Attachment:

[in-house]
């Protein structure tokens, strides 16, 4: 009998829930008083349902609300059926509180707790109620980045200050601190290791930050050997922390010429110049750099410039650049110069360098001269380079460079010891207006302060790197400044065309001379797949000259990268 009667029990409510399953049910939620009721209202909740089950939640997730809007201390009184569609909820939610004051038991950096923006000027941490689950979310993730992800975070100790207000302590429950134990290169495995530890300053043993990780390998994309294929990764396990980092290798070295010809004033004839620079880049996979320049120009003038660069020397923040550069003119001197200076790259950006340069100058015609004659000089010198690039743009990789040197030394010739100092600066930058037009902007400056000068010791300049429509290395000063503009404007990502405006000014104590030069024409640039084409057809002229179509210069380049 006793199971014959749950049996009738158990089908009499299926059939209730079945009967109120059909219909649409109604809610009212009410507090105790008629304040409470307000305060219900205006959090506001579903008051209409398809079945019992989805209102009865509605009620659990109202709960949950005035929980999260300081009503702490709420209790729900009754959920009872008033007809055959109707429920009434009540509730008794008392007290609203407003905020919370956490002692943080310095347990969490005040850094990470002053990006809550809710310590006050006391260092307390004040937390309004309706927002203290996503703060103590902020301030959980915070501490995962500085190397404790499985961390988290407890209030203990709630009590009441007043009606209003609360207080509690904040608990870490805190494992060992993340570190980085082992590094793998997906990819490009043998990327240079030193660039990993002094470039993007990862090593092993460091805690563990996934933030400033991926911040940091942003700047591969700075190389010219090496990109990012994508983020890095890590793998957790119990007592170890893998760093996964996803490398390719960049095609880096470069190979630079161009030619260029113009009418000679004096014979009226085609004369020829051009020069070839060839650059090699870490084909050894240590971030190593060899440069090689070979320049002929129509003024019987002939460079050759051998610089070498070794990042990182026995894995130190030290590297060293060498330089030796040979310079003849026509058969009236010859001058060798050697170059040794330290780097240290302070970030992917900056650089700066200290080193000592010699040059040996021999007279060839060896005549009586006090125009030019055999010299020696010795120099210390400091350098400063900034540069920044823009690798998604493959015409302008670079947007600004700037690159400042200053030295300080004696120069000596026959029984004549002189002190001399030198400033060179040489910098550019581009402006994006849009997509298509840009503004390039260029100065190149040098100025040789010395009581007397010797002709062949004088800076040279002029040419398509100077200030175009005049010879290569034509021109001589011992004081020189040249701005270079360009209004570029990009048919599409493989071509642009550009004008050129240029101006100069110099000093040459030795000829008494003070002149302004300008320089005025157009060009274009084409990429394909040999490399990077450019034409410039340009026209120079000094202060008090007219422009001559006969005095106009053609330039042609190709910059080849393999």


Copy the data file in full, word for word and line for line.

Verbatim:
[in-house]
């Protein structure tokens, strides 16, 4: 009998829930008083349902609300059926509180707790109620980045200050601190290791930050050997922390010429110049750099410039650049110069360098001269380079460079010891207006302060790197400044065309001379797949000259990268 009667029990409510399953049910939620009721209202909740089950939640997730809007201390009184569609909820939610004051038991950096923006000027941490689950979310993730992800975070100790207000302590429950134990290169495995530890300053043993990780390998994309294929990764396990980092290798070295010809004033004839620079880049996979320049120009003038660069020397923040550069003119001197200076790259950006340069100058015609004659000089010198690039743009990789040197030394010739100092600066930058037009902007400056000068010791300049429509290395000063503009404007990502405006000014104590030069024409640039084409057809002229179509210069380049 006793199971014959749950049996009738158990089908009499299926059939209730079945009967109120059909219909649409109604809610009212009410507090105790008629304040409470307000305060219900205006959090506001579903008051209409398809079945019992989805209102009865509605009620659990109202709960949950005035929980999260300081009503702490709420209790729900009754959920009872008033007809055959109707429920009434009540509730008794008392007290609203407003905020919370956490002692943080310095347990969490005040850094990470002053990006809550809710310590006050006391260092307390004040937390309004309706927002203290996503703060103590902020301030959980915070501490995962500085190397404790499985961390988290407890209030203990709630009590009441007043009606209003609360207080509690904040608990870490805190494992060992993340570190980085082992590094793998997906990819490009043998990327240079030193660039990993002094470039993007990862090593092993460091805690563990996934933030400033991926911040940091942003700047591969700075190389010219090496990109990012994508983020890095890590793998957790119990007592170890893998760093996964996803490398390719960049095609880096470069190979630079161009030619260029113009009418000679004096014979009226085609004369020829051009020069070839060839650059090699870490084909050894240590971030190593060899440069090689070979320049002929129509003024019987002939460079050759051998610089070498070794990042990182026995894995130190030290590297060293060498330089030796040979310079003849026509058969009236010859001058060798050697170059040794330290780097240290302070970030992917900056650089700066200290080193000592010699040059040996021999007279060839060896005549009586006090125009030019055999010299020696010795120099210390400091350098400063900034540069920044823009690798998604493959015409302008670079947007600004700037690159400042200053030295300080004696120069000596026959029984004549002189002190001399030198400033060179040489910098550019581009402006994006849009997509298509840009503004390039260029100065190149040098100025040789010395009581007397010797002709062949004088800076040279002029040419398509100077200030175009005049010879290569034509021109001589011992004081020189040249701005270079360009209004570029990009048919599409493989071509642009550009004008050129240029101006100069110099000093040459030795000829008494003070002149302004300008320089005025157009060009274009084409990429394909040999490399990077450019034409410039340009026209120079000094202060008090007219422009001559006969005095106009053609330039042609190709910059080849393999």